The No. 1 Tool to Build Your Financial Literacy

Today's graduates have no idea what they're getting into.

We're getting close to high school and college graduation season. Some graduates are hopeful about the future, some are pessimistic... but they're all clueless when it comes to finances.

A survey from the National Association of College Stores found that 72% of new college graduates don't feel even somewhat competent about investing.

Many also said they didn't feel prepared for topics like preparing taxes, paying down debt, or saving for retirement.

I've said it many times: The best way to empower yourself to take control of your own life is to educate yourself. If high school or college won't prepare you for the real world, you need to find something that will.

And learning doesn't stop after you've left school. Lifelong learning is crucial for mental acuity. If you want to keep your brain sharp, ward off dementia, and live a long and successful life, never stop learning. And we're celebrating Financial Literacy Month with the No. 1 tool you need to add to your financial toolbox.

Whether you're a recent grad, the parent or grandparent of a grad, or a lifelong student, today's issue is one you can't miss.

Over the years, I've compiled my ultimate reading list. It covers the best books in a range of financial topics. Today, I want to share the top three books from each category. I've also asked my team members to each recommend a book as well.

Start building – or refreshing – your financial literacy today.

Beginning Books for Investors and Moneymakers

Philosophy of Life, Money, and Investing

Big Swingers of Wall Street

Value Investing Books

Trading Books


History of 'The Street' Books

My Team's Picks

One Up on Wall Street – Peter Lynch explains how to use everyday experiences to beat Wall Street. He tells you how to find a product or service, how to research if it's a good investment, and what to do when you've decided to invest. Lynch uses his own real-life examples of winners and losers to help you make better gains than traders. This is a good aid for investors who want to break away from a financial adviser or broker and find their own investments.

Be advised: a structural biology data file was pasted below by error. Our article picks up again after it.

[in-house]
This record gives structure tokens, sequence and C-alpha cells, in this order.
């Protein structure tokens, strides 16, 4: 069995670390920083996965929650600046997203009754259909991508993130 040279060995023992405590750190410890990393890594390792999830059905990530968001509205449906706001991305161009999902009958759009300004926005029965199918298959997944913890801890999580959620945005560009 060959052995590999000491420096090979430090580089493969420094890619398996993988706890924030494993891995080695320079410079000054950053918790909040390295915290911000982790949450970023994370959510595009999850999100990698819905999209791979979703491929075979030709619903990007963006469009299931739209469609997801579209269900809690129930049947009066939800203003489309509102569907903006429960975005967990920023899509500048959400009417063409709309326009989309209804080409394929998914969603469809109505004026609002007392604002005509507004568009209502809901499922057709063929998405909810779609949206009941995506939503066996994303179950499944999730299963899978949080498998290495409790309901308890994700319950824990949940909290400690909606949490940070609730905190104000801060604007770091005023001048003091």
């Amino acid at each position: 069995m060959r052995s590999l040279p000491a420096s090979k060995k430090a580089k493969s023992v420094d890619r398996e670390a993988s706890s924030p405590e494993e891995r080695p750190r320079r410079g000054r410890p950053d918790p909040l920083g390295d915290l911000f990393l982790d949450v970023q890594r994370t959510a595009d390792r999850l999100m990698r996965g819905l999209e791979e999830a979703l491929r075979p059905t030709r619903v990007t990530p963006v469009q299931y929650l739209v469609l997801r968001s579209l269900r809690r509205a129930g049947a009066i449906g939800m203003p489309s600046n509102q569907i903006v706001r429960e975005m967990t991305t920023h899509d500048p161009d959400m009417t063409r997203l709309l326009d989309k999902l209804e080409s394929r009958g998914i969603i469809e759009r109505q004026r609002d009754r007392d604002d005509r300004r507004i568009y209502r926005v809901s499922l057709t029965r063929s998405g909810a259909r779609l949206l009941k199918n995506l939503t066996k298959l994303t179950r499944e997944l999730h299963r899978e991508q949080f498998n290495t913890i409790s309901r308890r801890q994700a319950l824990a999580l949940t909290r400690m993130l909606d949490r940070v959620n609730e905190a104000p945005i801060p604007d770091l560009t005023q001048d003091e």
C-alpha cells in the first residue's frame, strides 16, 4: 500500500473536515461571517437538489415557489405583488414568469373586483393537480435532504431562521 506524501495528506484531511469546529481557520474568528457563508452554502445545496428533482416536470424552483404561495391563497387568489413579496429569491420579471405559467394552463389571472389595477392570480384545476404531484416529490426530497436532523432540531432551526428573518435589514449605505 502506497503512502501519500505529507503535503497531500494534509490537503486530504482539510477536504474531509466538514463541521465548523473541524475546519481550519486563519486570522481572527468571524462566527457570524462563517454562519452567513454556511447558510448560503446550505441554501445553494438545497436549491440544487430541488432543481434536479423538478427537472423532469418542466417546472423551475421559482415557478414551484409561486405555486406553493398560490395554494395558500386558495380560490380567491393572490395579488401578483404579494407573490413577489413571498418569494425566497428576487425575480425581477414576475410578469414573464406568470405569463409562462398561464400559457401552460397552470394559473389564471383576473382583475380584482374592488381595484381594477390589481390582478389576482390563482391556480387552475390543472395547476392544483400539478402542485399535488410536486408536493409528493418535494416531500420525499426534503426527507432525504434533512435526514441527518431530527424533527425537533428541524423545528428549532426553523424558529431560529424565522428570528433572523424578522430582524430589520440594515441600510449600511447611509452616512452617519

The New Coffeehouse Investor – If you don't feel like spending your time watching the market, this is the book for you. Bill Schultheis explains how to get market earnings without trying to beat the market and set up your portfolio for long-term growth. This is a book any average investor can use.

Your Money and Your Brain – Jason Zweig dives into "neuroeconomics" in this easy and enjoyable read. He covers behavioral finance, biases, and the "why" behind common investing misconceptions. This is a great book if you have an interest in psychology and behavior.

Another great resource: our own Health & Wealth Bulletin. Feel free to share this with your friends and family. Signing up is easy – you can click here to sign up on our website.

What We're Reading...

Here's to our health, wealth, and a great retirement,

Dr. David Eifrig and the Health & Wealth Bulletin Research Team
April 26, 2023